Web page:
Trucking news and briefs for Wednesday, April 6, 2022:
FMCSA accepting applications for Truck Leasing Task Force
The Federal Motor Carrier Safety Administration announced Wednesday the opening of applications for the Truck Leasing Task Force (TLTF), in consultation with the U.S. Department of Labor.
The Task Force is an initiative mandated by the Bipartisan Infrastructure Law and a long-term effort of the White House's so-called Trucking Action Plan. As part of the plan’s initiatives, the TLTF will evaluate the impacts of commercial motor vehicle lease agreements and discuss best practices for future agreements.
“The Truck Leasing Task Force represents one of the important actions the Administration is taking to improve the trucking industry,” said U.S. Transportation Secretary Pete Buttigieg. “America’s truck drivers need and deserve fair leasing agreements, and this work will help ensure that leasing is above board.”
FMCSA Acting Administrator Robin Hutcheson added that the task force “will be instrumental in expanding our understanding of the financial impacts of truck leasing and will reinforce our commitment to the quality of life and safety” of truck drivers.
TLTF will cover these areas related to truck leasing arrangements, including:
- Exploring predatory truck leasing arrangements in coordination with DOL and the Consumer Financial Protection Bureau
- Evaluating common truck lease agreements and their terms, identifying and reviewing those that are potentially inequitable in the motor carrier industry
- Reviewing agreements available to drayage drivers at ports
- Studying the impact of truck leasing agreements on the net compensation of truck drivers
- Examining truck leasing arrangements and financing arrangements among motor carriers, entry-level drivers, driver training providers and others involved in the industry
- Assessing resources that assist truck drivers in reviewing the financial impacts of leasing agreements
The task force will include a maximum of 10 members representing labor organizations, motor carriers, consumer protection groups, legal professionals, owner-operators and other relevant businesses. TLTF will examine the above issues and submit a report to FMCSA and the U.S. Department of Labor.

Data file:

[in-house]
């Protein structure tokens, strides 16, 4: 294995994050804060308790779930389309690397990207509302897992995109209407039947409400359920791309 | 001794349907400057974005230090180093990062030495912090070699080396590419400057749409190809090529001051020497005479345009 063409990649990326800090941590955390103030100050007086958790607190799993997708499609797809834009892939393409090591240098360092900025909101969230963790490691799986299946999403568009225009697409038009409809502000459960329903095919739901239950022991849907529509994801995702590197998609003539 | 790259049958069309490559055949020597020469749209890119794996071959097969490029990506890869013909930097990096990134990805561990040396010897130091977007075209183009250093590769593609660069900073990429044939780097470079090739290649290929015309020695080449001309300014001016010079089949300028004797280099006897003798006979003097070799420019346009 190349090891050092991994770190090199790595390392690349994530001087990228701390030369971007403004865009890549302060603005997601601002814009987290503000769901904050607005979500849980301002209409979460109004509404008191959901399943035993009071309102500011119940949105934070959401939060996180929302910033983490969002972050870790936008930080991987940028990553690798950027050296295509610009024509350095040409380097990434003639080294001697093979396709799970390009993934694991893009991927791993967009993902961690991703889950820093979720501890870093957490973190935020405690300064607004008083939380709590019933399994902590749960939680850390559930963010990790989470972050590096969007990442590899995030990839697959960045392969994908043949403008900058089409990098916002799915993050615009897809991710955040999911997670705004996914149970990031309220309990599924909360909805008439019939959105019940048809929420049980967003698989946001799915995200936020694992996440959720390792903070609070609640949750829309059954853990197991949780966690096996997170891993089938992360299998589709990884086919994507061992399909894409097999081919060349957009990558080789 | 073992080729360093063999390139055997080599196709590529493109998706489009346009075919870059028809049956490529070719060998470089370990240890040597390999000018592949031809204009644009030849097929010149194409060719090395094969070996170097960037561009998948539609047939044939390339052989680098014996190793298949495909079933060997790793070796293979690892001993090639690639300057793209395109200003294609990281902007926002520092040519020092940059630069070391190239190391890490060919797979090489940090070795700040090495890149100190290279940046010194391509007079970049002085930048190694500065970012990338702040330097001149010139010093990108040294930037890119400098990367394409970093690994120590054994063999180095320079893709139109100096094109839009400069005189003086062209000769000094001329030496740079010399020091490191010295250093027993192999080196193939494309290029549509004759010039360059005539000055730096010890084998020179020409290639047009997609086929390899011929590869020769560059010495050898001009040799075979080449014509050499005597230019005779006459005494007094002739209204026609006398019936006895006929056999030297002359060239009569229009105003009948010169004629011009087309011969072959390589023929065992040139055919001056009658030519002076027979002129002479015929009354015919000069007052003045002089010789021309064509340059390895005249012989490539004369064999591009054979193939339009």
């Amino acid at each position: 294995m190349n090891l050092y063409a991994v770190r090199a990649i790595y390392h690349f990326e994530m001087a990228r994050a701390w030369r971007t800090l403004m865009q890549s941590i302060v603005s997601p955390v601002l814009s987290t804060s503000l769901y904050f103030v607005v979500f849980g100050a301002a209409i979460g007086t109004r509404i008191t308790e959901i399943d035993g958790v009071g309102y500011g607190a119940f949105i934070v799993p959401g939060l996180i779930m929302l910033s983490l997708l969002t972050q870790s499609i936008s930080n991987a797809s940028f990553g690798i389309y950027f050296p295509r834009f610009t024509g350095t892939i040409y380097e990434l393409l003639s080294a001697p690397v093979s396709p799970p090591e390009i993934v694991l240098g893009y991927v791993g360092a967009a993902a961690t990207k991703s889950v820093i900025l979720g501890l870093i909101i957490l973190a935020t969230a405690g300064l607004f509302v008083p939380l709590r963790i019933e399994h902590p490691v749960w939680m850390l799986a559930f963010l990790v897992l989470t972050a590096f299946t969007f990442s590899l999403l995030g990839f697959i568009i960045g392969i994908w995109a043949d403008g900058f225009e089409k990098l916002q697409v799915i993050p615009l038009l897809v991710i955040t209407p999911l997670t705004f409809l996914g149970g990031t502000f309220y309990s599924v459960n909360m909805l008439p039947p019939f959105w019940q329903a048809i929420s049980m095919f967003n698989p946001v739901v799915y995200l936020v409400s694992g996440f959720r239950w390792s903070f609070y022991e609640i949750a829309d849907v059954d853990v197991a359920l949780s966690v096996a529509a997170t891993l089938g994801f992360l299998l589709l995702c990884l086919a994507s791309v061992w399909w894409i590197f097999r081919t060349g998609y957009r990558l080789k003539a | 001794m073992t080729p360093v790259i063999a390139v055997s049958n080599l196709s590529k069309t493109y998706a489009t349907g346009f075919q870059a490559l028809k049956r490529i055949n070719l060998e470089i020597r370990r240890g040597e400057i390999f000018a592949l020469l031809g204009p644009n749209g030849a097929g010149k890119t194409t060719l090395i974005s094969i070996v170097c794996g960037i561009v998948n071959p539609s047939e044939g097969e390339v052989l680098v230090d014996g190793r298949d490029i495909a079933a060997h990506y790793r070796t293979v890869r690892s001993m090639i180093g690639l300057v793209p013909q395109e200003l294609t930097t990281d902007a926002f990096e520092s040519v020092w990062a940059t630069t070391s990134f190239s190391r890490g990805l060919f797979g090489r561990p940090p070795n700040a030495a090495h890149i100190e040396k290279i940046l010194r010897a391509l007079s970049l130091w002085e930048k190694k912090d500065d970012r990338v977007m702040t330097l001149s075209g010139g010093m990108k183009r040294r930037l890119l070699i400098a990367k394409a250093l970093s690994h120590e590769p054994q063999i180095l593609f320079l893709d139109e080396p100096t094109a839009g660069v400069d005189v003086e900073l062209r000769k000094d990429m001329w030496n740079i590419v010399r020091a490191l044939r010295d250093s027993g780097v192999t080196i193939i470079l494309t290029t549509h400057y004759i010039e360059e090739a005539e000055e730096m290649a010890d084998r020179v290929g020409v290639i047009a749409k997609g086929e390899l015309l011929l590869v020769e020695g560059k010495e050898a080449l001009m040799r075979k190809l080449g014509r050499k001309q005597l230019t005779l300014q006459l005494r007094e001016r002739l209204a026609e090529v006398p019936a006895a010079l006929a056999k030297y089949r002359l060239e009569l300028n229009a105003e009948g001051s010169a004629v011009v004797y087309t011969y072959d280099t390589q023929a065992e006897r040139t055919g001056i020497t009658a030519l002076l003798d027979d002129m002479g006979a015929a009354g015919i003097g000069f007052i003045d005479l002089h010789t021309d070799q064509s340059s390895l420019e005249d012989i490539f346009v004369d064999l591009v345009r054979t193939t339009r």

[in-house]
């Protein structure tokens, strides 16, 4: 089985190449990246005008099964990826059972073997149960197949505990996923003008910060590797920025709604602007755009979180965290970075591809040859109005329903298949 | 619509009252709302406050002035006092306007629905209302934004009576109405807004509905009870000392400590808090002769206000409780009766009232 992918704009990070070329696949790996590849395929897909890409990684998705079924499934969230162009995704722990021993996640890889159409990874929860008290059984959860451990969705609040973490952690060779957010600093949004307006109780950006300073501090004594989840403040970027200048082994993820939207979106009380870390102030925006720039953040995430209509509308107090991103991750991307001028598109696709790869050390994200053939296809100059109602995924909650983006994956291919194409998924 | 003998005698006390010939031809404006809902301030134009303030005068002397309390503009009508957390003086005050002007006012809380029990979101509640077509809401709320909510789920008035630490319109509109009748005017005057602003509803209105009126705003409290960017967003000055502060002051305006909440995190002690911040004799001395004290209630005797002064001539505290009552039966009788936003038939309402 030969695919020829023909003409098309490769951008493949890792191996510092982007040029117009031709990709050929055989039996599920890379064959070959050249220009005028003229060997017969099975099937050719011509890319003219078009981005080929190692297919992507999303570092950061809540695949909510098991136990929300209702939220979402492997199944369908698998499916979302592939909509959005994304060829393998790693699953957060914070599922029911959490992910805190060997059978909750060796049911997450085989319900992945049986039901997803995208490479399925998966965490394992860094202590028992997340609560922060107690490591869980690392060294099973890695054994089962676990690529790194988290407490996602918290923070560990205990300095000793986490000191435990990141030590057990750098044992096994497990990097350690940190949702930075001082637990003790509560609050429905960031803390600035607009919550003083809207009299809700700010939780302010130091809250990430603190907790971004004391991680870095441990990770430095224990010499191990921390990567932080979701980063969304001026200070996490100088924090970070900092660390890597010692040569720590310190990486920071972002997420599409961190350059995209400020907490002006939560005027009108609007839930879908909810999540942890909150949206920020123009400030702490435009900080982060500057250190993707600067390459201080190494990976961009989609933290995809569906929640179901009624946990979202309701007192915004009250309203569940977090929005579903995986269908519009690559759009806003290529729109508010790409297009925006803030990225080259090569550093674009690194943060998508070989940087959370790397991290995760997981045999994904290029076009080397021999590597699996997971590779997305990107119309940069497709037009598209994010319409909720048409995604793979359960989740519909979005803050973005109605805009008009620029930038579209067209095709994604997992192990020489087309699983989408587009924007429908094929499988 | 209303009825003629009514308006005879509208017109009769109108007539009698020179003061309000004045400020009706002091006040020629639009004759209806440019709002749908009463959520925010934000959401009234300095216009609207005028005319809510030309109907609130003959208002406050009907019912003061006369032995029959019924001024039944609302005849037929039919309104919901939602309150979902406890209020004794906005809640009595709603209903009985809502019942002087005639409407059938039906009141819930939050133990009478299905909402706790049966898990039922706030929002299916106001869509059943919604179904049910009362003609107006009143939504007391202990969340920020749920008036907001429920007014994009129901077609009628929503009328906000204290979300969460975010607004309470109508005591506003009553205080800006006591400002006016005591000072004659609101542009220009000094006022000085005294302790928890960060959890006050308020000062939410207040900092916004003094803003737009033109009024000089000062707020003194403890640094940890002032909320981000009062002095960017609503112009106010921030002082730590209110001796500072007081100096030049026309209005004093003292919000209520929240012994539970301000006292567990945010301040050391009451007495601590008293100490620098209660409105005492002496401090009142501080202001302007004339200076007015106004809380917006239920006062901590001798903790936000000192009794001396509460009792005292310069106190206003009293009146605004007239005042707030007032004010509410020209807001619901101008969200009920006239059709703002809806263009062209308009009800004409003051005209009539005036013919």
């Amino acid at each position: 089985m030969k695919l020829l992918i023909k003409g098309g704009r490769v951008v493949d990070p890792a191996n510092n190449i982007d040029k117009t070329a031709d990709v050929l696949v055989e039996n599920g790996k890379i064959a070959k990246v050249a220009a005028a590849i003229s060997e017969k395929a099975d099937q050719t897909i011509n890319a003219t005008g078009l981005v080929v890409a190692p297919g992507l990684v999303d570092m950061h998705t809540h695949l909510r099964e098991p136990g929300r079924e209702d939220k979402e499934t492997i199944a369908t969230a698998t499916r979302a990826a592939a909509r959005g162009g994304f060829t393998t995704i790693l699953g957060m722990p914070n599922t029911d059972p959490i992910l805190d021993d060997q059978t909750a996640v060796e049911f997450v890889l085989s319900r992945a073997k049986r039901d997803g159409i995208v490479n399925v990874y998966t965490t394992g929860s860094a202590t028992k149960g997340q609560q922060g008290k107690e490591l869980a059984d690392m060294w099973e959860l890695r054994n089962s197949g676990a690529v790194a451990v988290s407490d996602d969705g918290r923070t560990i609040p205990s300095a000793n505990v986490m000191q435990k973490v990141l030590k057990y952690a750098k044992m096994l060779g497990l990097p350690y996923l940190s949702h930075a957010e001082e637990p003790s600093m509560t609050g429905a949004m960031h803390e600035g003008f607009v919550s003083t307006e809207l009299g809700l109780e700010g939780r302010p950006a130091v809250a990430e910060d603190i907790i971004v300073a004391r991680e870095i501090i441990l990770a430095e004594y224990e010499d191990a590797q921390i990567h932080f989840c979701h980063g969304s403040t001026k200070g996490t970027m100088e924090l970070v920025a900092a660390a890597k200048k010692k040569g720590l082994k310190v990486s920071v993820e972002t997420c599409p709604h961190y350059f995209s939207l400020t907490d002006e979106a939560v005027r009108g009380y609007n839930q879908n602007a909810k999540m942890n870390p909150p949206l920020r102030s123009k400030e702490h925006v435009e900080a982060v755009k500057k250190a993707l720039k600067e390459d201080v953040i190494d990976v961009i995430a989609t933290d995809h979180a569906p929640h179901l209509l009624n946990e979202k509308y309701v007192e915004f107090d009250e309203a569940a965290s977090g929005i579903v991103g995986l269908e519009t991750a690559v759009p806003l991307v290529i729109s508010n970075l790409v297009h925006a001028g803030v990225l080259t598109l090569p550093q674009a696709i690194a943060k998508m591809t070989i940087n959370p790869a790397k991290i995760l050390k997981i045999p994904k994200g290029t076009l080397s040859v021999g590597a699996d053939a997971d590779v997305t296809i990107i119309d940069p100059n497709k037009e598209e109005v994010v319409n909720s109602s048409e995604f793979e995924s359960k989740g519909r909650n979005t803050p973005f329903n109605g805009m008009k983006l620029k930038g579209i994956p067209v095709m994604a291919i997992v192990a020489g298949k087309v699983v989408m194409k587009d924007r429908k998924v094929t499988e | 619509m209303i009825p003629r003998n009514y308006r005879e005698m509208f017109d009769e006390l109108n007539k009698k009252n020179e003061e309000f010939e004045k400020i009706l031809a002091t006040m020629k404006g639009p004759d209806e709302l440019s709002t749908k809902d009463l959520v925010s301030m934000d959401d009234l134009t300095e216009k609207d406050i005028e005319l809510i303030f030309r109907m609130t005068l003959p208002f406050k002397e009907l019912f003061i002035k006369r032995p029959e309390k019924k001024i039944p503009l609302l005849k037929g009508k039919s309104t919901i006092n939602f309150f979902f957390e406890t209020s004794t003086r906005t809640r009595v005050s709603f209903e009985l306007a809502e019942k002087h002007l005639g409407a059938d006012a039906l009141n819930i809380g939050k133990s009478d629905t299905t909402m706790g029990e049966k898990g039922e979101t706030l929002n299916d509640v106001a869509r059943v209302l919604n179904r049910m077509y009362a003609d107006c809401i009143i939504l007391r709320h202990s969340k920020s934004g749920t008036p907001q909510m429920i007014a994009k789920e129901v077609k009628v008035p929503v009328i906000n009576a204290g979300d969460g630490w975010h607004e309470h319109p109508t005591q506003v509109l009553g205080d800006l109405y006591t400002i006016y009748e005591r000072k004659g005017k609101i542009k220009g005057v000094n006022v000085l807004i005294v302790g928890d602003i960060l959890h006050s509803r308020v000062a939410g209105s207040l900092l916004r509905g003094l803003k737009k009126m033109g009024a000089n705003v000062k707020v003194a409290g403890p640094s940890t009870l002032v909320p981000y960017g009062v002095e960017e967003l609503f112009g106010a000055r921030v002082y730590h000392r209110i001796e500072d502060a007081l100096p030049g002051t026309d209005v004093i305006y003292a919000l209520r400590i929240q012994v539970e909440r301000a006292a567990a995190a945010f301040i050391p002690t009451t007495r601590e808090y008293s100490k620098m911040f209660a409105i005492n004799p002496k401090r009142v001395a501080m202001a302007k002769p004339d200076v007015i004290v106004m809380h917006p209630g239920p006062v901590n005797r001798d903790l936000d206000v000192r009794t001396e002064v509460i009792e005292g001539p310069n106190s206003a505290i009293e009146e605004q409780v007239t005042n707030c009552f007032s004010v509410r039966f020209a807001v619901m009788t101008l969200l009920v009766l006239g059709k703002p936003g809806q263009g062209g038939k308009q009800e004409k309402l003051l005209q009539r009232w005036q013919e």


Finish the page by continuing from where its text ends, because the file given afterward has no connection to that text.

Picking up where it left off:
TLTF’s charter runs through February 11, 2024. FMCSA encourages diverse, non-traditional representatives, especially women and people of color, to apply to serve on the task force. Applications can be made at this link through Friday, May 6.
Love’s offering discounted inspections ahead of Roadcheck
Love’s Travel Stops is offering truck drivers discounts on select inspections to help in preparation for next month’s International Roadcheck inspection blitz, which is set for May 17-19.
Throughout April and May, drivers can receive $1 TirePass inspections and $10 off DOT inspections at more than 400 Love's Truck Care and Speedco locations across the country. During this time, drivers can also get a complimentary visual inspection with the purchase of any truck care service.
"Love's team members want to help drivers get back on the road quickly, safely and legally as they continue to deliver essential goods across the country," said Gary Price, executive vice president of truck care, hospitality and facility maintenance for Love's. "Our team will help professional drivers be prepared for this year's CVSA International Roadcheck and save them time by offering TirePass inspections while they fuel up.”
The focus of this year’s Roadcheck is on wheel ends. Violations involving wheel end components historically account for about one quarter of vehicle out-of-service violations discovered during International Roadcheck.
Driver named Highway Angel for rescuing family after crash
Ryder truck driver Phillip Hurte, from Oklahoma City, Oklahoma, has been named a Highway Angel by the Truckload Carriers Association for rescuing a couple and their two young children after their SUV rolled over in a car accident.
On Oct. 25, 2021, Hurte was on his route for Acme Brick in Lubbock, Texas, when he witnessed a terrible accident unfolding before him. Without hesitation, he hit the brakes of his truck to create an in-vehicle camera recording of the event and slowed down until he could safely stop.
Hurte carefully approached the rolled-over Chevrolet Suburban SUV and found two adults and two young children trapped, upside down, in the vehicle. He quickly helped extract the family from the severely damaged vehicle and stayed with them until the emergency responders arrived at the scene.
“It’s not every day that you see a serious accident like that, when I’m available to help,” Hurte said. “My thinking is, I’d want someone to be a good Samaritan if that was me and my family — to stop and see if I was okay.”
The accident was caused, Hurte said, when another vehicle ran a red light and crashed into the SUV. The driver of that vehicle, traveling with a toddler, was killed in the accident.
Hurte’s selfless and heroic act rescuing the family in the SUV not only safeguarded them from further harm, but his quick thinking in triggering a recording was essential to help law enforcement figure out what happened at the accident scene.
“If I can help, I’m gonna do it, because I want somebody to do that for me,” he said.
TCA has presented him with a certificate, patches, lapel pin, and truck decals. Ryder has also received a letter acknowledging him as a Highway Angel.